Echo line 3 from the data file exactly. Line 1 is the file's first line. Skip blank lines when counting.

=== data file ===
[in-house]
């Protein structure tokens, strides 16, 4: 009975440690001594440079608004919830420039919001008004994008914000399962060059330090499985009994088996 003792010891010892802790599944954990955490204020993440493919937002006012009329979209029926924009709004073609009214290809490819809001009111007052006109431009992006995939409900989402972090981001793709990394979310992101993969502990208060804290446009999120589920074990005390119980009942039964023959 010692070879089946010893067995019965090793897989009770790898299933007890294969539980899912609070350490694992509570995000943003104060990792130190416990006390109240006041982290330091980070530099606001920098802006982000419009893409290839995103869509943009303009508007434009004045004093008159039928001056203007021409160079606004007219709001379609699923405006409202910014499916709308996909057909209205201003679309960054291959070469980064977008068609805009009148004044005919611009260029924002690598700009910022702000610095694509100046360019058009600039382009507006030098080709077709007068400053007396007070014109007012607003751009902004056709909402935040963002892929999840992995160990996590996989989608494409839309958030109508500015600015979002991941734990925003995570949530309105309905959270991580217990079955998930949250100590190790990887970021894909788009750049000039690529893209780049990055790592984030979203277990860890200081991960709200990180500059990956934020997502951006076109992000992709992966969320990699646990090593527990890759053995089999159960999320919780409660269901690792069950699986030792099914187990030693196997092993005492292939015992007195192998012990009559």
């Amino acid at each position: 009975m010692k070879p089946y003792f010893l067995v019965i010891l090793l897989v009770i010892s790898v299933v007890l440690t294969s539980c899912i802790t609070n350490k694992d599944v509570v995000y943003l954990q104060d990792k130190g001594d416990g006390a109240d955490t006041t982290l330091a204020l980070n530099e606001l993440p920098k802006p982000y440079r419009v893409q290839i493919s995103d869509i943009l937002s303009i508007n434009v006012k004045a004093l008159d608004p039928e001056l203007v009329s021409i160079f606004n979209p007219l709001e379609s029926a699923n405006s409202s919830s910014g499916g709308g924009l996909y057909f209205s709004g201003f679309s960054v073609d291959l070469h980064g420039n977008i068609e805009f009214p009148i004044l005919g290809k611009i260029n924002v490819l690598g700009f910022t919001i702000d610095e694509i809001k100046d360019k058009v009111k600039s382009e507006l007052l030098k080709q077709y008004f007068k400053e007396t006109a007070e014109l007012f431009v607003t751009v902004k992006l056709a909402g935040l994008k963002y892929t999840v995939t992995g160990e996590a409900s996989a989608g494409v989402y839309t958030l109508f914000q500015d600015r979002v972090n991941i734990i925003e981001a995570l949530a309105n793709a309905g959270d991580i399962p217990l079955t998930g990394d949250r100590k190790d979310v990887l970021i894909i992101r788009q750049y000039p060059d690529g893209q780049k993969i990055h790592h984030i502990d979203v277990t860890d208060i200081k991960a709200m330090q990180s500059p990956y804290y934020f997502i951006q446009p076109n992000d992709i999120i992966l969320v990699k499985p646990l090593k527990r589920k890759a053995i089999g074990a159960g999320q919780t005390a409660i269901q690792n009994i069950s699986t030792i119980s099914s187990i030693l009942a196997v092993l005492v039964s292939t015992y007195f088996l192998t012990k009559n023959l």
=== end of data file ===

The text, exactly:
């Amino acid at each position: 009975m010692k070879p089946y003792f010893l067995v019965i010891l090793l897989v009770i010892s790898v299933v007890l440690t294969s539980c899912i802790t609070n350490k694992d599944v509570v995000y943003l954990q104060d990792k130190g001594d416990g006390a109240d955490t006041t982290l330091a204020l980070n530099e606001l993440p920098k802006p982000y440079r419009v893409q290839i493919s995103d869509i943009l937002s303009i508007n434009v006012k004045a004093l008159d608004p039928e001056l203007v009329s021409i160079f606004n979209p007219l709001e379609s029926a699923n405006s409202s919830s910014g499916g709308g924009l996909y057909f209205s709004g201003f679309s960054v073609d291959l070469h980064g420039n977008i068609e805009f009214p009148i004044l005919g290809k611009i260029n924002v490819l690598g700009f910022t919001i702000d610095e694509i809001k100046d360019k058009v009111k600039s382009e507006l007052l030098k080709q077709y008004f007068k400053e007396t006109a007070e014109l007012f431009v607003t751009v902004k992006l056709a909402g935040l994008k963002y892929t999840v995939t992995g160990e996590a409900s996989a989608g494409v989402y839309t958030l109508f914000q500015d600015r979002v972090n991941i734990i925003e981001a995570l949530a309105n793709a309905g959270d991580i399962p217990l079955t998930g990394d949250r100590k190790d979310v990887l970021i894909i992101r788009q750049y000039p060059d690529g893209q780049k993969i990055h790592h984030i502990d979203v277990t860890d208060i200081k991960a709200m330090q990180s500059p990956y804290y934020f997502i951006q446009p076109n992000d992709i999120i992966l969320v990699k499985p646990l090593k527990r589920k890759a053995i089999g074990a159960g999320q919780t005390a409660i269901q690792n009994i069950s699986t030792i119980s099914s187990i030693l009942a196997v092993l005492v039964s292939t015992y007195f088996l192998t012990k009559n023959l």